Harvey Mudd College, Scott A. McGregor Computer Science Center
Project site: Previously developed
Building program type(s): : Education - college/university (campus-level)
A modern jewel on Harvey Mudd College’s Edward Durrell Stone-designed campus, the Scott A. McGregor Computer Science Center and its makerspace are a vibrant nexus for project-based learning. It’s the first-ever home for the school’s rapidly expanding computer science program, which was previously scattered across campus.
Harvey Mudd College, one of the seven Claremont Colleges in the foothills of Southern California’s San Gabriel Mountains, first opened its doors in 1957 as a STEM-focused college that emphasizes the humanities, social sciences, and the arts to broaden its students’ impact on society. The new LEED Gold-certified center is the campus’ second new academic building in 25 years, and it greatly enhances the college’s mission and serves as a new front door for the campus.
The building’s design reflects the natural formation of a canyon, with a pedestrian gateway that draws students and visitors from the street to the campus’ main spine, while the building’s transparency offers glimpses of activity inside. Like a time-weathered canyon, the building twists and shifts at each of its levels to scale down the presence of a massive building. The warm aluminum panels that comprise its dynamic facade reflect the sun differently throughout the day, creating a metaphor for the educational growth and transformation taking place inside.
"Simple things like the envelope truly have a significant impact and provide a different overall view. From an innovation standpoint, I really appreciate the work they put into it. They also really did a good job maintaining net-zero parameters." - Jury comment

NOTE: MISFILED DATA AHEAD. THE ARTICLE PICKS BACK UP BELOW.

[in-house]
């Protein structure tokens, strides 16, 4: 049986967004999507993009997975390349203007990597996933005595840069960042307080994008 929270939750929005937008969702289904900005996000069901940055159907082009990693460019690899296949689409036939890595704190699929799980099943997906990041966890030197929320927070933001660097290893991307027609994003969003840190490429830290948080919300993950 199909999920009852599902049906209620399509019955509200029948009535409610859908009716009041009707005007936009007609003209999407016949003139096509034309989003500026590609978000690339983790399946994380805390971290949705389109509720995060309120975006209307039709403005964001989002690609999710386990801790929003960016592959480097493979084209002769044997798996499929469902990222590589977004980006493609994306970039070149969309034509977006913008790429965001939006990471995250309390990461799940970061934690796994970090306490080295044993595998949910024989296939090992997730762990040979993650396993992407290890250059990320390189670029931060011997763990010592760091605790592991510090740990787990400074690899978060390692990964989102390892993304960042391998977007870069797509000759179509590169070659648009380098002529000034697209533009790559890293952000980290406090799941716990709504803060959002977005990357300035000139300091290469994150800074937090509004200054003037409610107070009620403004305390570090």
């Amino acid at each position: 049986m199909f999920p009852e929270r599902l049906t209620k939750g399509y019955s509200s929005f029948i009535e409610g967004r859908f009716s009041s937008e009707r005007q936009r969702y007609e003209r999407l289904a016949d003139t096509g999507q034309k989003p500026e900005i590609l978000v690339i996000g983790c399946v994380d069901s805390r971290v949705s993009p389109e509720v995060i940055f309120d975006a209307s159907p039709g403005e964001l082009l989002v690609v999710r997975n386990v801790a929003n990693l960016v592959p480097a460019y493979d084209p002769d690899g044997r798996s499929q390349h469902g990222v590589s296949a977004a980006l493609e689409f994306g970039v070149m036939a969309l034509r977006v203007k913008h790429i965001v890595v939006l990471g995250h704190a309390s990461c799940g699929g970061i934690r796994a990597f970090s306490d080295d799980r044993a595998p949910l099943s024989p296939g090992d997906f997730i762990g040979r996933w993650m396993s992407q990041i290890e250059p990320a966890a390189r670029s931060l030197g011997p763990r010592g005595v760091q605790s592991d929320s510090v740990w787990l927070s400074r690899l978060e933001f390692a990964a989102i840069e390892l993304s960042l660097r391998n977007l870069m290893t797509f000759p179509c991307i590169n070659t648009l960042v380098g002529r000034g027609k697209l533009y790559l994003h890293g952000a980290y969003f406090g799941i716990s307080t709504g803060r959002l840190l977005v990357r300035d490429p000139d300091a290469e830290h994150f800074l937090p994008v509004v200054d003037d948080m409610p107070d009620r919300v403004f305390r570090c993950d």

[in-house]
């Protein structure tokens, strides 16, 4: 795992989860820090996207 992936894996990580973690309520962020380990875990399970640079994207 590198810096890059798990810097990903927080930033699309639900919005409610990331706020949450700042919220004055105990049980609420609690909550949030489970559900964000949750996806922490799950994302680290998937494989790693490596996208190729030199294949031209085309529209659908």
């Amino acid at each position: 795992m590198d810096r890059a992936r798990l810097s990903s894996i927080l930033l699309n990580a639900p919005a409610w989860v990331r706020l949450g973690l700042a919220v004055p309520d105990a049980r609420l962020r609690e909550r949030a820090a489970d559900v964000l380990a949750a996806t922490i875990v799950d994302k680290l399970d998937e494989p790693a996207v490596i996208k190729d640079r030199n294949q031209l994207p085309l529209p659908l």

The program, which serves the computer science department, includes labs, clinics, research and collaboration spaces, and departmental offices. Flexible spaces were a key component as the classes range from entry-level courses with between 60 and 100 students to upper-level classes of less than 40. A primary solution is three adjacent computer labs that can function as a singular space through an operable partition and glass walls with doors.
Additionally, the department’s adjacency to the makerspace fosters a range of interdisciplinary educational opportunities, which support faculty and student aspirations and highlight their talents. The makerspace was envisioned by the team and college leaders as one large, approachable space with a zoned layout that welcomes first-time visitors and experienced makers equally.
The project’s $29 million budget was quite modest for a higher education STEM facility in the region, but collaboration ensured the high-performing center achieved design excellence, net zero energy, and status as a new portal into the campus’ basement level where the machine shops await.